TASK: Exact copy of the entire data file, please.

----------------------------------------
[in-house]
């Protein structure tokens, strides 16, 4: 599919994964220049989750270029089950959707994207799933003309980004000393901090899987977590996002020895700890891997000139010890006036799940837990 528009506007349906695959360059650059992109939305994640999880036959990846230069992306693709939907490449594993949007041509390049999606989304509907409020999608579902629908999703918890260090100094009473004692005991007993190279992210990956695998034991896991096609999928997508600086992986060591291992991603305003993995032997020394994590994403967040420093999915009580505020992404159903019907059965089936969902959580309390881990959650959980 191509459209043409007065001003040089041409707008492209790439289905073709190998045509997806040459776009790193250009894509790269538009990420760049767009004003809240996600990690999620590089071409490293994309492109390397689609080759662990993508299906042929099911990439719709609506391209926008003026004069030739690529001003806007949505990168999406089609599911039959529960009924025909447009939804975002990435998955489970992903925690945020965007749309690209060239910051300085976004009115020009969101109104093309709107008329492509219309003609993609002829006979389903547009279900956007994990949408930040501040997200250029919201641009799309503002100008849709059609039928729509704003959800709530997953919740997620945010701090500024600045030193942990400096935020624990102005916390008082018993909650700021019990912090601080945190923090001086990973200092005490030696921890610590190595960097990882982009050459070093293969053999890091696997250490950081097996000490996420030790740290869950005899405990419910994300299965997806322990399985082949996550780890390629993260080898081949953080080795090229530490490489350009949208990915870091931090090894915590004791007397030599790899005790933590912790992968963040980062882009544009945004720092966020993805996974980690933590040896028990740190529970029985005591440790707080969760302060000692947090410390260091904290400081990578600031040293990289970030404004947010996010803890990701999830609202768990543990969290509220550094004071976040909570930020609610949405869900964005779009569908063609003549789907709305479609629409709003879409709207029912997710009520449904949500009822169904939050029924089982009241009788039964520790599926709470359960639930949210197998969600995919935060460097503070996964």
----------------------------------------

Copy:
[in-house]
């Protein structure tokens, strides 16, 4: 599919994964220049989750270029089950959707994207799933003309980004000393901090899987977590996002020895700890891997000139010890006036799940837990 528009506007349906695959360059650059992109939305994640999880036959990846230069992306693709939907490449594993949007041509390049999606989304509907409020999608579902629908999703918890260090100094009473004692005991007993190279992210990956695998034991896991096609999928997508600086992986060591291992991603305003993995032997020394994590994403967040420093999915009580505020992404159903019907059965089936969902959580309390881990959650959980 191509459209043409007065001003040089041409707008492209790439289905073709190998045509997806040459776009790193250009894509790269538009990420760049767009004003809240996600990690999620590089071409490293994309492109390397689609080759662990993508299906042929099911990439719709609506391209926008003026004069030739690529001003806007949505990168999406089609599911039959529960009924025909447009939804975002990435998955489970992903925690945020965007749309690209060239910051300085976004009115020009969101109104093309709107008329492509219309003609993609002829006979389903547009279900956007994990949408930040501040997200250029919201641009799309503002100008849709059609039928729509704003959800709530997953919740997620945010701090500024600045030193942990400096935020624990102005916390008082018993909650700021019990912090601080945190923090001086990973200092005490030696921890610590190595960097990882982009050459070093293969053999890091696997250490950081097996000490996420030790740290869950005899405990419910994300299965997806322990399985082949996550780890390629993260080898081949953080080795090229530490490489350009949208990915870091931090090894915590004791007397030599790899005790933590912790992968963040980062882009544009945004720092966020993805996974980690933590040896028990740190529970029985005591440790707080969760302060000692947090410390260091904290400081990578600031040293990289970030404004947010996010803890990701999830609202768990543990969290509220550094004071976040909570930020609610949405869900964005779009569908063609003549789907709305479609629409709003879409709207029912997710009520449904949500009822169904939050029924089982009241009788039964520790599926709470359960639930949210197998969600995919935060460097503070996964």